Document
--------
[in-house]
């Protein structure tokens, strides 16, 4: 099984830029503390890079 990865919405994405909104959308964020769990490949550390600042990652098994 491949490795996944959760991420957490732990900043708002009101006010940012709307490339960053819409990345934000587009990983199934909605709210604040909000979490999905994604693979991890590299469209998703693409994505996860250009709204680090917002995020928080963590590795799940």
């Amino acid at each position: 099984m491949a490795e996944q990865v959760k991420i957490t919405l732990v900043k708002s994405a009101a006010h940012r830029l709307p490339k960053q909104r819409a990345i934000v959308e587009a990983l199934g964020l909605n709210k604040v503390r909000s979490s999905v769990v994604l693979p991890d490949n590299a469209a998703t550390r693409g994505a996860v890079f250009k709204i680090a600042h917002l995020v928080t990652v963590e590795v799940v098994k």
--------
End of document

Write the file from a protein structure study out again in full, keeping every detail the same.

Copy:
[in-house]
């Protein structure tokens, strides 16, 4: 099984830029503390890079 990865919405994405909104959308964020769990490949550390600042990652098994 491949490795996944959760991420957490732990900043708002009101006010940012709307490339960053819409990345934000587009990983199934909605709210604040909000979490999905994604693979991890590299469209998703693409994505996860250009709204680090917002995020928080963590590795799940």
């Amino acid at each position: 099984m491949a490795e996944q990865v959760k991420i957490t919405l732990v900043k708002s994405a009101a006010h940012r830029l709307p490339k960053q909104r819409a990345i934000v959308e587009a990983l199934g964020l909605n709210k604040v503390r909000s979490s999905v769990v994604l693979p991890d490949n590299a469209a998703t550390r693409g994505a996860v890079f250009k709204i680090a600042h917002l995020v928080t990652v963590e590795v799940v098994k």